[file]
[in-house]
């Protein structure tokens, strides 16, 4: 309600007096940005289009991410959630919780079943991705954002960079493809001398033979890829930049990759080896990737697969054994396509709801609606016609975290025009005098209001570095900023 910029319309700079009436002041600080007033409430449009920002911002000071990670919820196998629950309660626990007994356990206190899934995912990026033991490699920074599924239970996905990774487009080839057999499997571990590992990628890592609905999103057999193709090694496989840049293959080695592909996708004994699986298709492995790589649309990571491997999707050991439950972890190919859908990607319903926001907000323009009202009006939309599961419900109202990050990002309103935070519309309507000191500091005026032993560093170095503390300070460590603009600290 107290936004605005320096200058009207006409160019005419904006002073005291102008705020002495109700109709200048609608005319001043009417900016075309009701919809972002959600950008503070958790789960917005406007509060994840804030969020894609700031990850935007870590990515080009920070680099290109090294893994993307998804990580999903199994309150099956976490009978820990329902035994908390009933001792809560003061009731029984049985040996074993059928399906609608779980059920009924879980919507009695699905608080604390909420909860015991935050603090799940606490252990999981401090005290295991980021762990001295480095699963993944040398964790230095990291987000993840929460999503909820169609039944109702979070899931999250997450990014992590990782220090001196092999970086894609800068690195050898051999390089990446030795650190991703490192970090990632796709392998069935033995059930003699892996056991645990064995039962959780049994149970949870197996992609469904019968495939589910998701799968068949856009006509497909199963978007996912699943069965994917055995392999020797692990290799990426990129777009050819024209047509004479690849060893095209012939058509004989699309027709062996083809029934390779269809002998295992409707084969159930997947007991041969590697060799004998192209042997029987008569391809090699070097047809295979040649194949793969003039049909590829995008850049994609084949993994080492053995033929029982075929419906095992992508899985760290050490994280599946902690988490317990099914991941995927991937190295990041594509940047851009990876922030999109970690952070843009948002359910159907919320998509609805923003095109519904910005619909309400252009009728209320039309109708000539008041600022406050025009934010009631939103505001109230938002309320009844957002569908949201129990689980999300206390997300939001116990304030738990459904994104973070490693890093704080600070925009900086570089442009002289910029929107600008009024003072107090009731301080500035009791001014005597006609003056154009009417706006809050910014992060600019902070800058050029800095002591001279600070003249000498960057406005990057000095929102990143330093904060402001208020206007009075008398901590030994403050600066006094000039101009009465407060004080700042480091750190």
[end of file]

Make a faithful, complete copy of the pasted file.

[in-house]
């Protein structure tokens, strides 16, 4: 309600007096940005289009991410959630919780079943991705954002960079493809001398033979890829930049990759080896990737697969054994396509709801609606016609975290025009005098209001570095900023 910029319309700079009436002041600080007033409430449009920002911002000071990670919820196998629950309660626990007994356990206190899934995912990026033991490699920074599924239970996905990774487009080839057999499997571990590992990628890592609905999103057999193709090694496989840049293959080695592909996708004994699986298709492995790589649309990571491997999707050991439950972890190919859908990607319903926001907000323009009202009006939309599961419900109202990050990002309103935070519309309507000191500091005026032993560093170095503390300070460590603009600290 107290936004605005320096200058009207006409160019005419904006002073005291102008705020002495109700109709200048609608005319001043009417900016075309009701919809972002959600950008503070958790789960917005406007509060994840804030969020894609700031990850935007870590990515080009920070680099290109090294893994993307998804990580999903199994309150099956976490009978820990329902035994908390009933001792809560003061009731029984049985040996074993059928399906609608779980059920009924879980919507009695699905608080604390909420909860015991935050603090799940606490252990999981401090005290295991980021762990001295480095699963993944040398964790230095990291987000993840929460999503909820169609039944109702979070899931999250997450990014992590990782220090001196092999970086894609800068690195050898051999390089990446030795650190991703490192970090990632796709392998069935033995059930003699892996056991645990064995039962959780049994149970949870197996992609469904019968495939589910998701799968068949856009006509497909199963978007996912699943069965994917055995392999020797692990290799990426990129777009050819024209047509004479690849060893095209012939058509004989699309027709062996083809029934390779269809002998295992409707084969159930997947007991041969590697060799004998192209042997029987008569391809090699070097047809295979040649194949793969003039049909590829995008850049994609084949993994080492053995033929029982075929419906095992992508899985760290050490994280599946902690988490317990099914991941995927991937190295990041594509940047851009990876922030999109970690952070843009948002359910159907919320998509609805923003095109519904910005619909309400252009009728209320039309109708000539008041600022406050025009934010009631939103505001109230938002309320009844957002569908949201129990689980999300206390997300939001116990304030738990459904994104973070490693890093704080600070925009900086570089442009002289910029929107600008009024003072107090009731301080500035009791001014005597006609003056154009009417706006809050910014992060600019902070800058050029800095002591001279600070003249000498960057406005990057000095929102990143330093904060402001208020206007009075008398901590030994403050600066006094000039101009009465407060004080700042480091750190």